Introduction to the Building Control Amendment Act 2020
As reported in local newspapers, the Building and Construction Authority (BCA) has received reports of almost 30 incidents of falling façade elements most involving wear and tear of façade materials or connections. In an attempt to address this and several other incidents involving lifts in buildings, Parliament has on 6 March 2020 passed the Building Control Amendment Act, which aims amongst other things to improve façade maintenance standards.
The amendments have yet to come into operation as they are at the time of this article pending notification by the Minister in the government Gazette. This article aims to take a brief look at the impact on building owners, entrants and the public at large.
One of the most notable features of the amendments is the requirement for periodic inspection of the façade of buildings, which is in addition to the existing requirement for periodic structural inspection. The amendments state that the Commissioner of Building Control can notify owners to inspect the façade of a building and to produce the report thereof. Inspection must be completed by a qualified person, such as an architect or professional engineer, and can be required upon the building reaching 20 years of age and every 7 years after the first inspection.
This need for periodic inspection will apply to all buildings with the two general exceptions:
Detached houses, semi-detached houses, terraced or linked houses which are used solely as a place of residence and temporary buildings; or
Buildings which are 13 metres or lower.
Based on the inspection, the qualified person will then produce a report which is forwarded to the Commissioner of Building Control. If any recommendations are made in the report, to prevent the occurrence or potential occurrence of collapse of the façade of the building, the owner is then obligated to carry out the recommended works.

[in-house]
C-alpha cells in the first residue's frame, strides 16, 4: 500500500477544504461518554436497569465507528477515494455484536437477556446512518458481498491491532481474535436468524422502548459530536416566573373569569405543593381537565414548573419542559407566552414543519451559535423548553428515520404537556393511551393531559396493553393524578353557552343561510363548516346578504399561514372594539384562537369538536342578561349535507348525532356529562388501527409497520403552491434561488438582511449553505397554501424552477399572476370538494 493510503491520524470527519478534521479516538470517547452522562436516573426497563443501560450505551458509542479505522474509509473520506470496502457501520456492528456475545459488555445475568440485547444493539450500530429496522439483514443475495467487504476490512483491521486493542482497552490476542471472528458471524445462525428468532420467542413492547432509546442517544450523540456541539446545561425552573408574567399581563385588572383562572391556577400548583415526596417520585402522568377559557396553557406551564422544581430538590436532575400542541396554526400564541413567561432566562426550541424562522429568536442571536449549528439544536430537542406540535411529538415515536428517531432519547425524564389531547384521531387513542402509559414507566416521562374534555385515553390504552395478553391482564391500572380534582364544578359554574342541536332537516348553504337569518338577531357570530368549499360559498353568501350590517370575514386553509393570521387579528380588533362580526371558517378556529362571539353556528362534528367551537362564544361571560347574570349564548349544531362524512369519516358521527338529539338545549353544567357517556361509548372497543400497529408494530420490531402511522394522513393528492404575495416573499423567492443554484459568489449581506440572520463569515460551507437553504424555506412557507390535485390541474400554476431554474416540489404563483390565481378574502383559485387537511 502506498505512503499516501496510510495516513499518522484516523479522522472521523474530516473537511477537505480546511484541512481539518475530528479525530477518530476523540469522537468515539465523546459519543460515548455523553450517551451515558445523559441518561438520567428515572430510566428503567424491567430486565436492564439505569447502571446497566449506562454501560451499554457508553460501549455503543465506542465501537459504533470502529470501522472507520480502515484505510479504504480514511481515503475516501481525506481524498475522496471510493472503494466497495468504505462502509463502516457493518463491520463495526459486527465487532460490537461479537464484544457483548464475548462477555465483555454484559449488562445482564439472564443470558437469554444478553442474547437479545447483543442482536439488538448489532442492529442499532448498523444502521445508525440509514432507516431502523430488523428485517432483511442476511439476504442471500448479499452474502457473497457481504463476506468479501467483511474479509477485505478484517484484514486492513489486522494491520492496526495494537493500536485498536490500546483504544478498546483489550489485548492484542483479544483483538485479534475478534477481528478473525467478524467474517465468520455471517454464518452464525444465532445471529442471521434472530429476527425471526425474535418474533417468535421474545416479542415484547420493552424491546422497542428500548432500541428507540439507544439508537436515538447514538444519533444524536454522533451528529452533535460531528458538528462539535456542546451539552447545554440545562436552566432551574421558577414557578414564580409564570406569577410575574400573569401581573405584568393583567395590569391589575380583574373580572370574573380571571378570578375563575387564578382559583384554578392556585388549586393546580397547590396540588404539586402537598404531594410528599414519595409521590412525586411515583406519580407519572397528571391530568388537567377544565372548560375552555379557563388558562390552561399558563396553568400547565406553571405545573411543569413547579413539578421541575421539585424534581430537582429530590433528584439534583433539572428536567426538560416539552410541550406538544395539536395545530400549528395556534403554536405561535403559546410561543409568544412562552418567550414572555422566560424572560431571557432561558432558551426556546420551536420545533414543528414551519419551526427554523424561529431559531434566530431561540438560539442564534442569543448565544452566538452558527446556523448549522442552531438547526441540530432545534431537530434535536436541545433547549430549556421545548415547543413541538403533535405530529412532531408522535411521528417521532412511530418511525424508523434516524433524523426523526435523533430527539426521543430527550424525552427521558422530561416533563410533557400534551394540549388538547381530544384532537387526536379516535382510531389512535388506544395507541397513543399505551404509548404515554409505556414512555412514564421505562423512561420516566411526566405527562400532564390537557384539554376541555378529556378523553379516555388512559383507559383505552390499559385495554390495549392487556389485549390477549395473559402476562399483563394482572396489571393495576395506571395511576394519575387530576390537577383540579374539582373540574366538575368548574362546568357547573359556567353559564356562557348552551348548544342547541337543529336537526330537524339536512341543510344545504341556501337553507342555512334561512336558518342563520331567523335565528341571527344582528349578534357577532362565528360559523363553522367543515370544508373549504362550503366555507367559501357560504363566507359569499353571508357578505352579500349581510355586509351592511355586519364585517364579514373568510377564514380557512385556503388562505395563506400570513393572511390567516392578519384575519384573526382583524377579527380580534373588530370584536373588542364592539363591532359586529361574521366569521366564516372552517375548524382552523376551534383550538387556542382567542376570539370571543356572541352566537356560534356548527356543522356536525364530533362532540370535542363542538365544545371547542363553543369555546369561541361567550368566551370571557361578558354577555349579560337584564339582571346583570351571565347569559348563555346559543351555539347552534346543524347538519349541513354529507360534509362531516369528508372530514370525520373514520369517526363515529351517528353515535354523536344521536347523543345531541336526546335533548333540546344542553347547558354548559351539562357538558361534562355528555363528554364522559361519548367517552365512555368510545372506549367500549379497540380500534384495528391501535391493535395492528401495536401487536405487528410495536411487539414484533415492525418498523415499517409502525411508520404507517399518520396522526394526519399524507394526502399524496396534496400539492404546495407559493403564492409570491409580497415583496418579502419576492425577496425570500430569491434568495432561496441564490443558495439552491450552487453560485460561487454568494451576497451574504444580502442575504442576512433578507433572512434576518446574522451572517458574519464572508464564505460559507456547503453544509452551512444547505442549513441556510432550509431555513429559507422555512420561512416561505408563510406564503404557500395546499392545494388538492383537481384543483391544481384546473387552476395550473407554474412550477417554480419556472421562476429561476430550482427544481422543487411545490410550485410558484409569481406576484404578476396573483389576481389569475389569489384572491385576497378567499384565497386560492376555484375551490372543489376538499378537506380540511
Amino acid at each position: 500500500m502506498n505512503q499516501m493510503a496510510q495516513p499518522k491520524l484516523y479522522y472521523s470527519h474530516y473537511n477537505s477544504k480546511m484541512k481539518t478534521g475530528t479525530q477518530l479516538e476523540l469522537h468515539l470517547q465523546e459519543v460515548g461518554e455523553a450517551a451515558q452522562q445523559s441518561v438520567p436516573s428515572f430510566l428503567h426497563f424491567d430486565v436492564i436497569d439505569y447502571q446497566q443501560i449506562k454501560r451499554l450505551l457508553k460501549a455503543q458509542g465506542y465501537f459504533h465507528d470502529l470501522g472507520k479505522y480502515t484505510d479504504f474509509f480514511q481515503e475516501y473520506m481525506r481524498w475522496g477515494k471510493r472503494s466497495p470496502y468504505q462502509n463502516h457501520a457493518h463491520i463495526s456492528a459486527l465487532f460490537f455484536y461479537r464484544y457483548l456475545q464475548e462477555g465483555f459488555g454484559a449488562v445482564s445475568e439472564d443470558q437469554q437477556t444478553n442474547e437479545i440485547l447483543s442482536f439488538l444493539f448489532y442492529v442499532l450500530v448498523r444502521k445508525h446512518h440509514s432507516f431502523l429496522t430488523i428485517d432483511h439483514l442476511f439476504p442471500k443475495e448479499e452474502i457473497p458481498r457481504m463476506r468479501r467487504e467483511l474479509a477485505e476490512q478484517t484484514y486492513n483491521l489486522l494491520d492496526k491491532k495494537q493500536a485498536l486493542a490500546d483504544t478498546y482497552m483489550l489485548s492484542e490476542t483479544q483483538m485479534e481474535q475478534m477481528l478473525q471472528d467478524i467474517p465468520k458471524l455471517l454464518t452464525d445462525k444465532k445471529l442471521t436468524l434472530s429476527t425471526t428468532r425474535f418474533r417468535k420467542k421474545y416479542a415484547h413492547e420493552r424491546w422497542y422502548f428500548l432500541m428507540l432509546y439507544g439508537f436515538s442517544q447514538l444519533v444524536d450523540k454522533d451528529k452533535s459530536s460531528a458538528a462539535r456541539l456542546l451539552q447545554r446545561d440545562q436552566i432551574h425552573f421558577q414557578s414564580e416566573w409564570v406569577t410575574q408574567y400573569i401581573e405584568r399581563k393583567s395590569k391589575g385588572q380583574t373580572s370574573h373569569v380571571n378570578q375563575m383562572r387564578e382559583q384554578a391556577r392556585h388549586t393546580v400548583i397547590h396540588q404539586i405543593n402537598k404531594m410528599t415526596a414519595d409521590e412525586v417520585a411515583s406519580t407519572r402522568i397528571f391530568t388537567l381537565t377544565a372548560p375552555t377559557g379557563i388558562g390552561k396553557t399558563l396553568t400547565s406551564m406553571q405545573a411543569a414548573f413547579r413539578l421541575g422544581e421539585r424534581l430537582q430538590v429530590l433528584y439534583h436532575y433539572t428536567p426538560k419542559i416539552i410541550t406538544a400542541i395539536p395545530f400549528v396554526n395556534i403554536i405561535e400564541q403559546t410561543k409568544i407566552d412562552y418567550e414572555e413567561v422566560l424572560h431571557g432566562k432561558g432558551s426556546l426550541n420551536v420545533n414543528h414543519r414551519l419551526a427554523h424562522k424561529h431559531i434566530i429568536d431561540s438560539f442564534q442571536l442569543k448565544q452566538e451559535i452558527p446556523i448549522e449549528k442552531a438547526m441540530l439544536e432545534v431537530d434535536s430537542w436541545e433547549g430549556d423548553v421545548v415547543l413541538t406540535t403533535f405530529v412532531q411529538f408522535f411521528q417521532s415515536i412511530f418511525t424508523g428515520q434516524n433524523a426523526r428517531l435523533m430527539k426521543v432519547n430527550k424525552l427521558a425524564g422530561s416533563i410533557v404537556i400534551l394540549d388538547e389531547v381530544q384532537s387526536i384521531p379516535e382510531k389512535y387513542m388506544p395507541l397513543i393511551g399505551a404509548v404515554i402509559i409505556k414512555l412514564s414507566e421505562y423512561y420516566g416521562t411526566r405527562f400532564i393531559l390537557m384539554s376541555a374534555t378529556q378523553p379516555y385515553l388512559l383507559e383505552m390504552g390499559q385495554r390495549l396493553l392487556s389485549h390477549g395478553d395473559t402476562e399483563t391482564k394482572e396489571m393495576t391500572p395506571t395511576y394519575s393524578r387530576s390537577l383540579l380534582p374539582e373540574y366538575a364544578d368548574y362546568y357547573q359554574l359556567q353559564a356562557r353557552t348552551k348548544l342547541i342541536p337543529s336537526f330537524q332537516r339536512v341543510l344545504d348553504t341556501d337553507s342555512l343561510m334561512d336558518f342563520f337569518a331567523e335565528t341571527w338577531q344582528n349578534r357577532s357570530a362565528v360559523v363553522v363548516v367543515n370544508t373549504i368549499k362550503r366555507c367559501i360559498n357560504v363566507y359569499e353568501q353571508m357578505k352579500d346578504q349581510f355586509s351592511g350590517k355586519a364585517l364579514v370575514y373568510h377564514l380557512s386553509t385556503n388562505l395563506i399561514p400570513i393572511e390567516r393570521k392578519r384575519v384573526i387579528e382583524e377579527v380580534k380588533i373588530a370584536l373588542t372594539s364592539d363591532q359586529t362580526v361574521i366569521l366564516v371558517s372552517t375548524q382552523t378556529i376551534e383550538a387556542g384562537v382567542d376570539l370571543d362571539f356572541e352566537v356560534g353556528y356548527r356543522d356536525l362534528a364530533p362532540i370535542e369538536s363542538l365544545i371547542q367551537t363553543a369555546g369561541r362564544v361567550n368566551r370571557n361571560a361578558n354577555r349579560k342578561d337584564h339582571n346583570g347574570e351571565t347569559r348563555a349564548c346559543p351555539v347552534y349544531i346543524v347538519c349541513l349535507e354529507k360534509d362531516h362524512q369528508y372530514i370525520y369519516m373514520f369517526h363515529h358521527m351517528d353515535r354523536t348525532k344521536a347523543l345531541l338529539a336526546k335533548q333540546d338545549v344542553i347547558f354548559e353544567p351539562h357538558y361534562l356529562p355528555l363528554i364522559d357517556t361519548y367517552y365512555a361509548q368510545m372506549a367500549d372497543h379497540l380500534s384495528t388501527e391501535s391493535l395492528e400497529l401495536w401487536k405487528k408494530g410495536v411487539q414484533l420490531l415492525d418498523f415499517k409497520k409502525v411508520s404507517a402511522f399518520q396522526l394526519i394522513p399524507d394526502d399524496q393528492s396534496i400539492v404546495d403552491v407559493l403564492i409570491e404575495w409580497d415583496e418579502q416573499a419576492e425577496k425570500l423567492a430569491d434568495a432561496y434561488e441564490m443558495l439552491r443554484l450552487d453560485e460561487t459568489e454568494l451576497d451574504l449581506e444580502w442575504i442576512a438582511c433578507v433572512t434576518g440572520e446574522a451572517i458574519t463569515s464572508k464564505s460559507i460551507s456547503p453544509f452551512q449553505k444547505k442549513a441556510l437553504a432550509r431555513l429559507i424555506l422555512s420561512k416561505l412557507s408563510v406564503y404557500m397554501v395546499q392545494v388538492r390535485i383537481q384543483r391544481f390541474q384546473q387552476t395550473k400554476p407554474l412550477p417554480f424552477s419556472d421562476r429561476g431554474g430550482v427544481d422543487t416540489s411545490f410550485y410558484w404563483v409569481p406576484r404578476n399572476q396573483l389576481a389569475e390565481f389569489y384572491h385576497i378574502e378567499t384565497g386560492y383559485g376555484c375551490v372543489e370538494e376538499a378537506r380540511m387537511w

Another significant feature of the amendment is that it reinforces and highlights that it is the obligation of the building owner or the person who has charge and control of the management and maintenance of the exterior feature of a building to ensure that the exterior is kept in good maintenance.
For instance, the amendments make it an offence to fail to keep or maintain the exterior feature in such manner as to be securely fixed to the building. Furthermore, the amendments presume that in the absence of proof, if an exterior feature or part thereof collapses or falls, the responsible person has failed in such duty. The amendments even make it the duty of the person responsible to report safety incidents, in respect of any death or injury caused an exterior feature, to the Commissioner of Building Control.
As a result of the amendments, prudent building owners and managers, in particular of commercial properties, should be aware that in the event of any collapse or falling exterior feature (or part thereof), it would be in their interests to ascertain the cause and ensure that they retain the necessary evidence to show that they are in compliance with the Building Control Act and its amendments.
Hoh Law Corporation
17 August 2020